An "inappropriate response" from stressed pilots was responsible for the 2009 crash into the Atlantic of an Air France plane flying from Rio to Paris that killed all 228 people on board, a new experts' report said.
The report, seen by AFP on Tuesday, was ordered by investigators. It said there was "an inappropriate response from the crew" after the plane's speed sensors malfunctioned.
The five experts said the "predominance of human factors in causing the accident and acting as contributory factors had been clearly established."
The crash "could have been avoided if the crew had taken appropriate action," they said.
In a 2012 report by France's BEA authority responsible for safety investigations into accidents or incidents in civil aviation, the June 1, 2009 crash was blamed on a mix of technical faults and human error.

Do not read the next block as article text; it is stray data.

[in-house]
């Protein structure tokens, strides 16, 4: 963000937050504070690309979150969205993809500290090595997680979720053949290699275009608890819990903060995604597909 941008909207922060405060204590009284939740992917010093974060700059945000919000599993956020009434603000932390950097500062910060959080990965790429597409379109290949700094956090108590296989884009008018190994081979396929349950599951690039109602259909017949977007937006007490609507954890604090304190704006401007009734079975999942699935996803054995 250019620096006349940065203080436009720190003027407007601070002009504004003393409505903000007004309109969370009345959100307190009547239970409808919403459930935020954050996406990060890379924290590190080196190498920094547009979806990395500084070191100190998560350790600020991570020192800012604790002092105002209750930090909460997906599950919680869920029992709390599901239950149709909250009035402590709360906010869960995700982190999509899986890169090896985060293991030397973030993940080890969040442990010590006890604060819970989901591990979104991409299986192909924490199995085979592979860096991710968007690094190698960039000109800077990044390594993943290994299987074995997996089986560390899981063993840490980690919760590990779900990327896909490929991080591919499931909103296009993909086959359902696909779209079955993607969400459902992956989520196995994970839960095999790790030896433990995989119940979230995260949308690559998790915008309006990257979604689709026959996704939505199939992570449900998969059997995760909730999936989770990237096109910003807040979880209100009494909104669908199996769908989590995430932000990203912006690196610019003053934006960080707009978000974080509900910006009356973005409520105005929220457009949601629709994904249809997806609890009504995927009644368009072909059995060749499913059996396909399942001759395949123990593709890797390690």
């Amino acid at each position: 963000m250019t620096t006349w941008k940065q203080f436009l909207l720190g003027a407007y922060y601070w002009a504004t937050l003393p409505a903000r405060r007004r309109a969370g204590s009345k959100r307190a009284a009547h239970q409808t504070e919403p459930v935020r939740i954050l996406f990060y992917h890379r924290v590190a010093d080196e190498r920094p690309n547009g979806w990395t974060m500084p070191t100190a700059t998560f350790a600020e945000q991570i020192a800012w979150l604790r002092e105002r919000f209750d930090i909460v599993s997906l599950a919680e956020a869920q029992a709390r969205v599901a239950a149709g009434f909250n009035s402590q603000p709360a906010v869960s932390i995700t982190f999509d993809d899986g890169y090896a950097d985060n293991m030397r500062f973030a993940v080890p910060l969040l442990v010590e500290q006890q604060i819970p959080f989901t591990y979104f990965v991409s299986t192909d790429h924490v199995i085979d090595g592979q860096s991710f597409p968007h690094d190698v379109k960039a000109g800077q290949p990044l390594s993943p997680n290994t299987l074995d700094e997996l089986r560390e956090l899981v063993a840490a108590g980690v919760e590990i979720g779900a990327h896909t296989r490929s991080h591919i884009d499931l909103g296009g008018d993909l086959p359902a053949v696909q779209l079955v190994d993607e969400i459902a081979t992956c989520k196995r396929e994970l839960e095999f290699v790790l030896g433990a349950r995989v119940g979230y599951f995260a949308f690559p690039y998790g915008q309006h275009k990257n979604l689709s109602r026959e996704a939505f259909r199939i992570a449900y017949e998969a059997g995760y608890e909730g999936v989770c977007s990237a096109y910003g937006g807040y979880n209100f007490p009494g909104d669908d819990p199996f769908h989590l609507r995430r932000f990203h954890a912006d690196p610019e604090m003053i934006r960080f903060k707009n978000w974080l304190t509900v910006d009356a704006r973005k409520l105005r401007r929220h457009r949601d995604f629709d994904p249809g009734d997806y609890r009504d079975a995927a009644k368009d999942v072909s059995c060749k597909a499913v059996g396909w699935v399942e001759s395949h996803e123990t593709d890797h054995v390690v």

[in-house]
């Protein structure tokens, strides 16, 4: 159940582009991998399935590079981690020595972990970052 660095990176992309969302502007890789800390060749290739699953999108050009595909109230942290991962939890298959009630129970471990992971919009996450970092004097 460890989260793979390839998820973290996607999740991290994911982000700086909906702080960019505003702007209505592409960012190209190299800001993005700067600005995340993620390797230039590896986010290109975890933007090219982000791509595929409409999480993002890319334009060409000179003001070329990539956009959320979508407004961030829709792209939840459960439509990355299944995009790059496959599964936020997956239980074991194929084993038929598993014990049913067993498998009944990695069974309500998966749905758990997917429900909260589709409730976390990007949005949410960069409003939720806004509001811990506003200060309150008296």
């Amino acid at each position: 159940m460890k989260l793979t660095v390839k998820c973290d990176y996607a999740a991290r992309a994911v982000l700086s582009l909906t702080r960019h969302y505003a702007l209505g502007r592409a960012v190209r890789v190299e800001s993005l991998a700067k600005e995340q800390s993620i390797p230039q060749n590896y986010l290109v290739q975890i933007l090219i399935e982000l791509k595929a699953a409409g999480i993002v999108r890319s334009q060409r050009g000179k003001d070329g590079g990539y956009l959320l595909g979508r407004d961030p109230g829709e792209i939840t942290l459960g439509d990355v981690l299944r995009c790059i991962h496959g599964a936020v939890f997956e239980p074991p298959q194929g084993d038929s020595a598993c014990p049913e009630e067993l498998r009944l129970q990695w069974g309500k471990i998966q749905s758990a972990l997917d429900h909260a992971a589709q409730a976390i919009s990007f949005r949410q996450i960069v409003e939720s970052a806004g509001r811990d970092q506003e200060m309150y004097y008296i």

Investigators had ordered the latest report, which was filed by the experts on April 30, following the BEA report.
The experts also fingered Air France, saying the pilots were not adequately trained to handle unusual situations like that when the speed sensors known as pitots malfunctioned.
"The distribution of tasks in the cockpit was not rigorously applied," they said.
A lawyer representing the families of victims said the latest report was "full of contradictions"
"The experts are just happy blaming the pilots while avoiding the key issue of technical failure," Yassine Bouzrou told AFP.
The Airbus A330 vanished at night during a storm. The black boxes were located by robot submarines after a search spanning nearly two years and costing millions of euros.